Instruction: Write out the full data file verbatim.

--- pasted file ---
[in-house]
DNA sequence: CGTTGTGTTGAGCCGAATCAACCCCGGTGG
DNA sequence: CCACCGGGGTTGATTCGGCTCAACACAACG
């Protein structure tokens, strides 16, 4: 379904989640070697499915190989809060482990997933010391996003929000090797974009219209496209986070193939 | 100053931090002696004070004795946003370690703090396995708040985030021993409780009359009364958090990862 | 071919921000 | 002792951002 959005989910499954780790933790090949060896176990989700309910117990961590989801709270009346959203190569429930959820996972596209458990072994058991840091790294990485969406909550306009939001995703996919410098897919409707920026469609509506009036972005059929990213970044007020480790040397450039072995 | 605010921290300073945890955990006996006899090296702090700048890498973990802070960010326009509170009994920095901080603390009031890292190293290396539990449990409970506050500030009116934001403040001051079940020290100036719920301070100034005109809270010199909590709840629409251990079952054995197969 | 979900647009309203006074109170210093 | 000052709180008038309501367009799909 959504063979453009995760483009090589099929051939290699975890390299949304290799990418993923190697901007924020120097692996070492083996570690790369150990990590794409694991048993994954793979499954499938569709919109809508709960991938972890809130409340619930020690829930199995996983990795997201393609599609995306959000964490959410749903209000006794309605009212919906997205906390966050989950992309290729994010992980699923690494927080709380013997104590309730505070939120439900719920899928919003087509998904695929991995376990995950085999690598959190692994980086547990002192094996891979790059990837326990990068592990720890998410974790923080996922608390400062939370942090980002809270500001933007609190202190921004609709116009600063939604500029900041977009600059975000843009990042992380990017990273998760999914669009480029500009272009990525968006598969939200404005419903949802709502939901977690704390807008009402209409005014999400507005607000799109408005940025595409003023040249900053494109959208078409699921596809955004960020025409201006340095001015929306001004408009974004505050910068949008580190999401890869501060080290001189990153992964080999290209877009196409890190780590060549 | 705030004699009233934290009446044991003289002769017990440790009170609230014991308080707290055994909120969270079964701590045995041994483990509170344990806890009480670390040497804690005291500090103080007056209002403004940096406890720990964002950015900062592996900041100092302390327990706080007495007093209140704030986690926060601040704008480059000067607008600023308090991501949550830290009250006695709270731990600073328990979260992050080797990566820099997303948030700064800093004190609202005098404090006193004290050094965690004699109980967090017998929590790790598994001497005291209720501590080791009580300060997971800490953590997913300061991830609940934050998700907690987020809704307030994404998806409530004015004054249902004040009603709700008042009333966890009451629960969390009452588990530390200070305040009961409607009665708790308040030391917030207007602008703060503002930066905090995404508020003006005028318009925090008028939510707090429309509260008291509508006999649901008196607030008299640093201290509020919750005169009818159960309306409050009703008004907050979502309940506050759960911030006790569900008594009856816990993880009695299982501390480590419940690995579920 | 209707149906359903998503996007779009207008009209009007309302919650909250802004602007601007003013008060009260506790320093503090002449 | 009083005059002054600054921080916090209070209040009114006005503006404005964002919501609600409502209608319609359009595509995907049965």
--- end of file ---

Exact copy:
[in-house]
DNA sequence: CGTTGTGTTGAGCCGAATCAACCCCGGTGG
DNA sequence: CCACCGGGGTTGATTCGGCTCAACACAACG
């Protein structure tokens, strides 16, 4: 379904989640070697499915190989809060482990997933010391996003929000090797974009219209496209986070193939 | 100053931090002696004070004795946003370690703090396995708040985030021993409780009359009364958090990862 | 071919921000 | 002792951002 959005989910499954780790933790090949060896176990989700309910117990961590989801709270009346959203190569429930959820996972596209458990072994058991840091790294990485969406909550306009939001995703996919410098897919409707920026469609509506009036972005059929990213970044007020480790040397450039072995 | 605010921290300073945890955990006996006899090296702090700048890498973990802070960010326009509170009994920095901080603390009031890292190293290396539990449990409970506050500030009116934001403040001051079940020290100036719920301070100034005109809270010199909590709840629409251990079952054995197969 | 979900647009309203006074109170210093 | 000052709180008038309501367009799909 959504063979453009995760483009090589099929051939290699975890390299949304290799990418993923190697901007924020120097692996070492083996570690790369150990990590794409694991048993994954793979499954499938569709919109809508709960991938972890809130409340619930020690829930199995996983990795997201393609599609995306959000964490959410749903209000006794309605009212919906997205906390966050989950992309290729994010992980699923690494927080709380013997104590309730505070939120439900719920899928919003087509998904695929991995376990995950085999690598959190692994980086547990002192094996891979790059990837326990990068592990720890998410974790923080996922608390400062939370942090980002809270500001933007609190202190921004609709116009600063939604500029900041977009600059975000843009990042992380990017990273998760999914669009480029500009272009990525968006598969939200404005419903949802709502939901977690704390807008009402209409005014999400507005607000799109408005940025595409003023040249900053494109959208078409699921596809955004960020025409201006340095001015929306001004408009974004505050910068949008580190999401890869501060080290001189990153992964080999290209877009196409890190780590060549 | 705030004699009233934290009446044991003289002769017990440790009170609230014991308080707290055994909120969270079964701590045995041994483990509170344990806890009480670390040497804690005291500090103080007056209002403004940096406890720990964002950015900062592996900041100092302390327990706080007495007093209140704030986690926060601040704008480059000067607008600023308090991501949550830290009250006695709270731990600073328990979260992050080797990566820099997303948030700064800093004190609202005098404090006193004290050094965690004699109980967090017998929590790790598994001497005291209720501590080791009580300060997971800490953590997913300061991830609940934050998700907690987020809704307030994404998806409530004015004054249902004040009603709700008042009333966890009451629960969390009452588990530390200070305040009961409607009665708790308040030391917030207007602008703060503002930066905090995404508020003006005028318009925090008028939510707090429309509260008291509508006999649901008196607030008299640093201290509020919750005169009818159960309306409050009703008004907050979502309940506050759960911030006790569900008594009856816990993880009695299982501390480590419940690995579920 | 209707149906359903998503996007779009207008009209009007309302919650909250802004602007601007003013008060009260506790320093503090002449 | 009083005059002054600054921080916090209070209040009114006005503006404005964002919501609600409502209608319609359009595509995907049965």